Is a SUPER GT car now faster than a WEC hypercar?
The arrival of the Hypercar regulations in the FIA World Endurance Championship means Toyota's new Le Mans challenger is some way slower than the car it replaces. But can the GR010 Hybrid even still be considered Toyota's fastest racing car?
It's no secret that the GR010 Hybrid is a fair bit slower than its all-conquering predecessor, the three-time Le Mans 24 Hours-winning TS050 Hybrid. That should come as no surprise considering that the intention of the WEC's rulemakers, the FIA and the Automobile Club de l'Ouest, was for laptimes around the Circuit de la Sarthe to increase by 10 seconds.
But a glance at the laptimes set by the two Toyotas from the opening round of the WEC season at Spa got this writer wondering: is the new GR010 still even the marque’s fastest racing car? Or is, in fact, the Toyota GR Supra GT500 that races in SUPER GT, faster?
Before we answer that question, it’s important to highlight just how different the new Hypercar rules to which the GR010 is built are compared to the old LMP1 regulations. The main difference is minimum weight: the TS050 Hybrid (before success ballast was added) weighed in at 878kg, but its successor tips the scales at 1040kg - 20kg more than the GR Supra.
The GR010 is also significantly less powerful than the TS050, and only features hybrid power at the front, rather than through all four wheels.
So, it should be no surprise that the GR010’s times in qualifying for the Spa WEC opener were much slower than the pole times set by the TS050 in previous years.
To get an accurate comparison, we have to ignore the 2020 Spa race, because on that occasion both Toyotas were running with significant success ballast as part of the rules to allow the privateer, non-hybrid LMP1 cars to compete with the TS050s. Instead, we’ll use the 2019 race (the second Spa round of the 2018/19 ‘superseason’) as a reference.
2019 Spa WEC pole time: 1’53.683s
2021 Spa WEC pole time: 2’00.747s (+7.064s)
That’s a significant difference. In fact, the pole time for this year’s race set by the Toyota is slower than the fastest time from 2019 in the LMP2 class, a 2’00.674s. It’s little wonder the LMP2s were only slightly slower than the hypercars at Spa this year, even after having their speeds reduced in the interests of keeping the two classes apart on track.
Now, we can’t know for sure how fast a GT500 car would go around Spa, and we probably never will. But we do know how fast a GT500 car can go around Fuji, and we also know how fast the TS050 LMP1 car went at that track.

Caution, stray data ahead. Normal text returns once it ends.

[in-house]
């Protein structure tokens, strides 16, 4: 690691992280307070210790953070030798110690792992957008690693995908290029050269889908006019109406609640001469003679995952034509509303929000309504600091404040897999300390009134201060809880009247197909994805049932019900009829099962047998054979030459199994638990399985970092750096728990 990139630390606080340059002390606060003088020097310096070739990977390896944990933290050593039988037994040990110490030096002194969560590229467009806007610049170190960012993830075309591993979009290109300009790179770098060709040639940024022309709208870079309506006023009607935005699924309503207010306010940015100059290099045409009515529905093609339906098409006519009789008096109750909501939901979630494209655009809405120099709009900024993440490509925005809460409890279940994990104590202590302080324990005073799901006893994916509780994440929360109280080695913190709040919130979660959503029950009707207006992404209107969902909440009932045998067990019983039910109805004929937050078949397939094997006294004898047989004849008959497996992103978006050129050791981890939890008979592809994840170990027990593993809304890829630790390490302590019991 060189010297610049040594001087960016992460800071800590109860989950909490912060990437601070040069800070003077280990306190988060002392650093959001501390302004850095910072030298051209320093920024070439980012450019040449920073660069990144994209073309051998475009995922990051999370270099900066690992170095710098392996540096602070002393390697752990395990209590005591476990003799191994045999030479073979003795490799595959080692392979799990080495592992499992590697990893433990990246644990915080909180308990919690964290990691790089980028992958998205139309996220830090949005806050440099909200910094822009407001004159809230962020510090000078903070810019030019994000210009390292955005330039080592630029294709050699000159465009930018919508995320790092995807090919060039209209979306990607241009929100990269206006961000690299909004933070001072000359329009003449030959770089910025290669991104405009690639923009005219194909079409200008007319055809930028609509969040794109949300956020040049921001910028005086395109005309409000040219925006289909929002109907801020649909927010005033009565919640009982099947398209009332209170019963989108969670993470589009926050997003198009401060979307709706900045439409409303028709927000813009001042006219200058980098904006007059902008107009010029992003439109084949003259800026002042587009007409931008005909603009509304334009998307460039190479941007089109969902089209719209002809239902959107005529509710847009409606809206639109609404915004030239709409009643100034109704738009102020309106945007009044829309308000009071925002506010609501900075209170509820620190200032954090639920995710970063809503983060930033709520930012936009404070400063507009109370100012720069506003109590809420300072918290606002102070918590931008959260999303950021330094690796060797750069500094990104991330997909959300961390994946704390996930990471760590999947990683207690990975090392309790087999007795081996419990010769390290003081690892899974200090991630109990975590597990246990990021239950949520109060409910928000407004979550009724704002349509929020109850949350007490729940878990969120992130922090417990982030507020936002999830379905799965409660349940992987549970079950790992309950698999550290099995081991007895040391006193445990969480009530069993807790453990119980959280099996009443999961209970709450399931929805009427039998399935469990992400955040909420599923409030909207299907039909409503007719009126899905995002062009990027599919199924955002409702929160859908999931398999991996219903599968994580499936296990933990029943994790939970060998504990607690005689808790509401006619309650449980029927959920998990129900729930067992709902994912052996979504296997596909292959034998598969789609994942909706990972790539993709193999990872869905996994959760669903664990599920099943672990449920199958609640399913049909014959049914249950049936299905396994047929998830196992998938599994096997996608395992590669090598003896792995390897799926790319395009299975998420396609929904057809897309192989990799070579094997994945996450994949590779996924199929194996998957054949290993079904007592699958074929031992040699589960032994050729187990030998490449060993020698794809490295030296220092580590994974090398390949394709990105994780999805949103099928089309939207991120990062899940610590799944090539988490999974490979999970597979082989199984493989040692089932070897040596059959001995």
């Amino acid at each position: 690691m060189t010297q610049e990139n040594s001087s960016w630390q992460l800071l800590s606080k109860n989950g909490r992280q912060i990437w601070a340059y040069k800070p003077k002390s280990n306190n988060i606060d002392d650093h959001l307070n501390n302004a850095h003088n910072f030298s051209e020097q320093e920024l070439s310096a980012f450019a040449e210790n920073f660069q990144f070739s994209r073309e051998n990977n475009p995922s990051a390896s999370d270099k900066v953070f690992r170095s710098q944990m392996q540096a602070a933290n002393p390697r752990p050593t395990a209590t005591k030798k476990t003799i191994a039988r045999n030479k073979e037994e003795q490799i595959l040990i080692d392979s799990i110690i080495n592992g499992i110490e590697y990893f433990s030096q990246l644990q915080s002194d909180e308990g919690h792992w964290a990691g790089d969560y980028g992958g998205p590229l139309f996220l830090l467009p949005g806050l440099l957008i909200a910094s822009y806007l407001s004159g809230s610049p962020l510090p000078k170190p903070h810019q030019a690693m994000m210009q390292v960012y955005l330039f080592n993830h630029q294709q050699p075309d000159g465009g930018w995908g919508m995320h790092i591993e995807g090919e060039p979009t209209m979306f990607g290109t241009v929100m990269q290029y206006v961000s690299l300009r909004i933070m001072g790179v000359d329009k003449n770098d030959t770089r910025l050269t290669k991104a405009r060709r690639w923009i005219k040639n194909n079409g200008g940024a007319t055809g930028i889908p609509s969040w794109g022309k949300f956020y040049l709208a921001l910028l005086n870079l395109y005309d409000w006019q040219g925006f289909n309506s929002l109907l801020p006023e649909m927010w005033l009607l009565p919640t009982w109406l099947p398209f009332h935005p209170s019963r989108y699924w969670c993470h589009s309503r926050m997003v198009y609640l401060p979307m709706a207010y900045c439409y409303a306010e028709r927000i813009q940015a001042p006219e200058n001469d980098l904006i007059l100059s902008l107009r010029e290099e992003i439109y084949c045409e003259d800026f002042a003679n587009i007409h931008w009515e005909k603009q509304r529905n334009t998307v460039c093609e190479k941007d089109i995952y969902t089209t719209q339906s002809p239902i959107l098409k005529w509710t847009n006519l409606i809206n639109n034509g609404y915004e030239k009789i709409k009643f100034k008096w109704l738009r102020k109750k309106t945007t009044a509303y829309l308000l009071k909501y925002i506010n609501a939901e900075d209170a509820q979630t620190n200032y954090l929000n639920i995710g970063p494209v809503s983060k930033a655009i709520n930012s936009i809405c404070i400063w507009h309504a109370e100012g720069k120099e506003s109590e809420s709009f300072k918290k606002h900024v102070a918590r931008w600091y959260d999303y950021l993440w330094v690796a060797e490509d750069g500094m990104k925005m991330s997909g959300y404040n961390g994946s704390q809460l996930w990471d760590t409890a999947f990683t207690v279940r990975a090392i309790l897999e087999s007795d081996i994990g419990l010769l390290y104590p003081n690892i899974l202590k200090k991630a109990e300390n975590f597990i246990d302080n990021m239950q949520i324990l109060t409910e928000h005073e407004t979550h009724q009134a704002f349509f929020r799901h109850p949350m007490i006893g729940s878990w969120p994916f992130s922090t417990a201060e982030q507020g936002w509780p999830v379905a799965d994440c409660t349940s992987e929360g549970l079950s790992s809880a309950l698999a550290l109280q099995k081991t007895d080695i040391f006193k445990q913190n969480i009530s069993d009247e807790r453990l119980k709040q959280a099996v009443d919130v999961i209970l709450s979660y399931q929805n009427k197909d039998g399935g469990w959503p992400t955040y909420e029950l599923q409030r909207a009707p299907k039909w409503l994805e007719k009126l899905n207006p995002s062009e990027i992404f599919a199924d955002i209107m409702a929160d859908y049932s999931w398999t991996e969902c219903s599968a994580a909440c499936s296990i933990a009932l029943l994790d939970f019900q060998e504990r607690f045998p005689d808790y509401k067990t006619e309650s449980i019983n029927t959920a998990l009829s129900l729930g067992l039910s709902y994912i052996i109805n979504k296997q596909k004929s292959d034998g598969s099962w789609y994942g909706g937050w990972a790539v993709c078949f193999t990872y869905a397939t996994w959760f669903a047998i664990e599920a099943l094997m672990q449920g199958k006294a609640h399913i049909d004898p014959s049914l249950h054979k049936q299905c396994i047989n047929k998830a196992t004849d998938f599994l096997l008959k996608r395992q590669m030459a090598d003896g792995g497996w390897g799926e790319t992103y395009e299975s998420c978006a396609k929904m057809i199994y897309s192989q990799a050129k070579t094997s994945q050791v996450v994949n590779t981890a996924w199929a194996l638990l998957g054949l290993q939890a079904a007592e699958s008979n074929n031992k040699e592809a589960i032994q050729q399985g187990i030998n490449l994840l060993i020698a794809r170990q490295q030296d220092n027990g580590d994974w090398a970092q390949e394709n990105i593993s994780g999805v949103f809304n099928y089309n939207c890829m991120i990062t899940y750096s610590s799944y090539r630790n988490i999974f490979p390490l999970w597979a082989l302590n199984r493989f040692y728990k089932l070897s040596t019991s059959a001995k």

On the WEC’s last visit to Japan in 2019, the pole time was a 1’24.822s, but that was with the TS050 carrying success ballast. The year prior, when the Toyotas were running in a near-optimum state in terms of the rules, the pole time was a 1’23.203s.
If we take the gap between the TS050 LMP1 and GR010 hypercar laptimes at Spa and adjust it for track length (Spa is around 1.5 times the length of Fuji), we get a gap of 4.507s. Add that to the slightly faster 2018 pole time, and you get a laptime of 1m27.710s.
Comparing that to Kenta Yamashita’s pole time in an unballasted GR Supra GT500 at Fuji at the end of last season (1’26.386s), and the GR010 falls short by 1.324s, which is well within the margin of error for differing conditions.
So where does the GT500 car make up the time, considering it’s almost the same weight as the hypercar, and (at least according to Toyota’s own figures) is less powerful by around 100 horsepower? The two main factors are tyres and aerodynamics.
Firstly, tyres: as SUPER GT is one of the only championships left worldwide that allows open competition, the tyres are incredibly grippy, especially when it comes to a single lap, and are always evolving.
For the best proof of this, look at the huge difference in laptimes seen when the GT500 cars switched to Hankooks for the DTM x SUPER GT Dream race at Fuji, at least in the dry test sessions before the rain arrived. As a side note, the old Class One-based DTM cars were in the region of five seconds down in qualifying on the GR010's pole time when they raced at Spa last year.
SUPER GT tyres also only have to last for a single stint, whereas in the WEC, the Michelins used by the hypercars must last for at least two stints in race conditions, sometimes more.
Then there’s the aerodynamics, which are now a major weakness of the hypercar. In the LMP1 era, Toyota could use high- and low-downforce aero packages over the course of a season, with the low-downforce kit designed for Le Mans and the high-downforce kit reserved for the other, more conventional tracks that make up the rest of the WEC calendar.
Now, teams must use a single aero package for the whole season, and that means the GR010 has had to be designed to work predominantly at Le Mans, with its many extremely long straights, even at the expense of its performance around shorter tracks.
So, while a GT500 car would almost certainly be faster over a hot lap than a hypercar at Fuji, and possibly at Spa, around a track like Le Mans it would be a very different story. The top speed advantage of the GR010, and the comparative lack of high-speed corners for the GR Supra to make up the lost time, would leave the GT500 machine trailing far behind.
As things stand, we'll have to wait at least a year before we can get an exact laptime comparison between the GR010 and the GR Supra GT500, when the WEC (hopefully) returns to Fuji in 2022.
But for now, around most tracks, it's safe to conclude that it's the latter machine that would come out on top in a one-lap shootout.
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